Will Catrin finally break the ancient prophecy that looms over her kingdom? Will she abandon her forbidden love for Marcellus to win back her father’s trust and love? Can King Amren balance his brutality to maintain power with the love he feels for Catrin?
Posted in Interviews
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If you’re looking for a fantastical adventure with a hint of historical influence, then look no further than Dagger’s Destiny by Linnea Tanner. Beginning in Britannia when the Romans were making their presence known to the island nation, we are thrust into the center of turmoil. This is book two in a series, so it’s advisable to read the first installment before continuing. However, even if you come into the series with this volume, you will not be disappointed. With our strong female lead, Catrin, we follow the princess as she deals with the possible betrayal of her people by the one she loves, and the cold, unforgiving judgement her father, the king, passes on her because of it. This is only the beginning. It is not easy to break a curse that has been afflicted since your father’s generation. Will Catrin succeed in her father’s stead?
There is never a dull moment in this book, which is useful to those who may be experiencing the series for the first time. Tanner has a clear grasp on the historical aspects of her setting, showing that she has put in some research. This is a fantasy novel, of course, so there are liberties taken. Even so, the way she crafts the tale could make one believe that these are the true stories of an age long gone. It can be difficult to jump into a series without reading the first installment, but Tanner shares enough of the previous book and background so that those who are potentially new, or who have taken a long break between, will not be lost. Because her story is so intricate it’s easy to get caught up in what’s happening. This is a wonderful skill that successful writers hone for years.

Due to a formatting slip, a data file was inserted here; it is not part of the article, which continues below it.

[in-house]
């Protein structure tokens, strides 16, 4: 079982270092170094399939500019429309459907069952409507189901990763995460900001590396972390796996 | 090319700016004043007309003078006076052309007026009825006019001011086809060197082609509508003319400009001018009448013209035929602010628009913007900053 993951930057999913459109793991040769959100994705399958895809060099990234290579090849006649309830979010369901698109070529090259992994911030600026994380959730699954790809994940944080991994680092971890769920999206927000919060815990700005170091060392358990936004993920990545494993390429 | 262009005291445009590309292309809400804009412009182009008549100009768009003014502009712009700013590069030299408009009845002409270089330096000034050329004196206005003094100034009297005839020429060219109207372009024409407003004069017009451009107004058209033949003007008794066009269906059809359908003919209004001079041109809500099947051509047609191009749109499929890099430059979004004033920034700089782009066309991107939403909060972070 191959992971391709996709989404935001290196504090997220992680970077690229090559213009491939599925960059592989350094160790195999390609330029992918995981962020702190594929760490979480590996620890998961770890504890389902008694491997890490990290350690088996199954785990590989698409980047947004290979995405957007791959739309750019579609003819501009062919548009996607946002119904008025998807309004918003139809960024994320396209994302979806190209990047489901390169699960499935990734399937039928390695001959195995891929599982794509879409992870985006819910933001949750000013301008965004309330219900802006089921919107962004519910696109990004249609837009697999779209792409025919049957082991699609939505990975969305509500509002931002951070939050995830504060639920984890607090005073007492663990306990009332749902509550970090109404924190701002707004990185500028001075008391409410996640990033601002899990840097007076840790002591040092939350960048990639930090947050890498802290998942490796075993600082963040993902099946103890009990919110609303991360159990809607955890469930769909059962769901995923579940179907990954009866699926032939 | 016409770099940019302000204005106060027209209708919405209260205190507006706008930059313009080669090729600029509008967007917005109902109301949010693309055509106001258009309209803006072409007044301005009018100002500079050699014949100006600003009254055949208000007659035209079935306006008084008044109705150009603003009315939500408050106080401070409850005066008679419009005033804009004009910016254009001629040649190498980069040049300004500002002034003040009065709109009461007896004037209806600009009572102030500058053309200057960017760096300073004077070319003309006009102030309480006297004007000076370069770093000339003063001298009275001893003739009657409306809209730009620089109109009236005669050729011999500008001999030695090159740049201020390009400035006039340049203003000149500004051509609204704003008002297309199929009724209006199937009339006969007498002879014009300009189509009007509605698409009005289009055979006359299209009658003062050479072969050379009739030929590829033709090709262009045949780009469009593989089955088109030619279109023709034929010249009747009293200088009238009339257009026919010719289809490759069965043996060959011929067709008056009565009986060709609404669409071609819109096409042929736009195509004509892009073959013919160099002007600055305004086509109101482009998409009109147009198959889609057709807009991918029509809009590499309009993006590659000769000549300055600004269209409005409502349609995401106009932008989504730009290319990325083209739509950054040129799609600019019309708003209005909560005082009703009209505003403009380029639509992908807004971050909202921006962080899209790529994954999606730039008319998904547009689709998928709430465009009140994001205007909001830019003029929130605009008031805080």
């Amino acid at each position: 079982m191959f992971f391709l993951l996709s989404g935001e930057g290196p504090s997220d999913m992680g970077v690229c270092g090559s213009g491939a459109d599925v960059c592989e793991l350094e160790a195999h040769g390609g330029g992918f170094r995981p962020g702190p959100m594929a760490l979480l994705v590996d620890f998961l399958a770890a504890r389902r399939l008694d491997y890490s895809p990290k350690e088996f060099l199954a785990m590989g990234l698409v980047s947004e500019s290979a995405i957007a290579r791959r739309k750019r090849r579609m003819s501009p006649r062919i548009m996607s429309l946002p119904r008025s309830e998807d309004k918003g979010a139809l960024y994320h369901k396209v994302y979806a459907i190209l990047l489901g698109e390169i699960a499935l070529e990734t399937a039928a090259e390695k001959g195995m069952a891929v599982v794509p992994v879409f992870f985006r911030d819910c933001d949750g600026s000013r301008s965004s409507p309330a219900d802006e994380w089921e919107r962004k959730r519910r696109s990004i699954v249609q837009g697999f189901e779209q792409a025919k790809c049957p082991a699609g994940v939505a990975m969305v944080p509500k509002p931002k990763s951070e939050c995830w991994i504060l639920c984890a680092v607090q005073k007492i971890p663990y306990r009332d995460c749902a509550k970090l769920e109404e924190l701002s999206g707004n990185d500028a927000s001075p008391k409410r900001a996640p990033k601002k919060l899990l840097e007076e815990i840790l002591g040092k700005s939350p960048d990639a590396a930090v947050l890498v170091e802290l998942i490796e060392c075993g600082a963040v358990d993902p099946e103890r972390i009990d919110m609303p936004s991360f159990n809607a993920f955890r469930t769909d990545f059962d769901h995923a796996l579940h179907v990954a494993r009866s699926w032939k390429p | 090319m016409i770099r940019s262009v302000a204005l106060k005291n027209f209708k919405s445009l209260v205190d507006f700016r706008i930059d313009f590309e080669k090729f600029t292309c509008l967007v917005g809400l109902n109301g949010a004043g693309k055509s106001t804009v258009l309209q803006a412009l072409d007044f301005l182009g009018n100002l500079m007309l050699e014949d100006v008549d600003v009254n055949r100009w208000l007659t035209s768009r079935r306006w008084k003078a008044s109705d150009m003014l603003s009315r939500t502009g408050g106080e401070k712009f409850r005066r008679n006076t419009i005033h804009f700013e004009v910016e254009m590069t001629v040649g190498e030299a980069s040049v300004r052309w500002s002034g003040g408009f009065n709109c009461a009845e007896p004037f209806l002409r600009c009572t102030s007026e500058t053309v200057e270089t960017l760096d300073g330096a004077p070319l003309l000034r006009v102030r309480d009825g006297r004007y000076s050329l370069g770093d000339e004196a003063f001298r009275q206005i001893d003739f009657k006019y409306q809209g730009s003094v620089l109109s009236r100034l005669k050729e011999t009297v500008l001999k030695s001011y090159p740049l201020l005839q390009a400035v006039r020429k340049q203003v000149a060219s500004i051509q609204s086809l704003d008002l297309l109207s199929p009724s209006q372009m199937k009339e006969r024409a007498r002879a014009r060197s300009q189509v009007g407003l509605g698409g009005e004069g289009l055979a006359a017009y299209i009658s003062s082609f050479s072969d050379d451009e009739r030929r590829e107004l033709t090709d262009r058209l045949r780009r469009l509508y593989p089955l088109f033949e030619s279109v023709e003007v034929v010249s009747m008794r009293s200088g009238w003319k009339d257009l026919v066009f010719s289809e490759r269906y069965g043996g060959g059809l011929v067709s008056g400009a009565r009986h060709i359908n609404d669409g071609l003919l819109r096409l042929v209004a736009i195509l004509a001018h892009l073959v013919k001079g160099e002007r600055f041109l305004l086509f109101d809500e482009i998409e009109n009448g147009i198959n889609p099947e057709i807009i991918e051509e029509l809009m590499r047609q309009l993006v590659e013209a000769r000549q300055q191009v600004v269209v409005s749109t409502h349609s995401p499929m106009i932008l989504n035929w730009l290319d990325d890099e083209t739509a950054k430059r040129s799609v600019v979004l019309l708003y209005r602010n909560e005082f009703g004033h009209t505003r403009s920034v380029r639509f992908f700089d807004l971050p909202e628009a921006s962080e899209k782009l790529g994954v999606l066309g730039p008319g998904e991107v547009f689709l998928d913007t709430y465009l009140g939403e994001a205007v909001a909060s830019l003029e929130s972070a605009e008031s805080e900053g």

It can be difficult to make a book exciting, full of action, romance, and fantasy and still balance it with great characters. Catrin is our lead: she is strong, special and proud. A princess of Britannia who is in love with a man of Rome. A love like theirs is not welcomed in this age: her beloved is the enemy and she is seen as a fool. Despite her challenges, Catrin continues to rise above them, even if she is knocked down for a short period of time. This character creation shows the author’s dedication to telling a great story. So often tales that are full of action boast flat characters. Catrin seems to be alive within the pages of this book.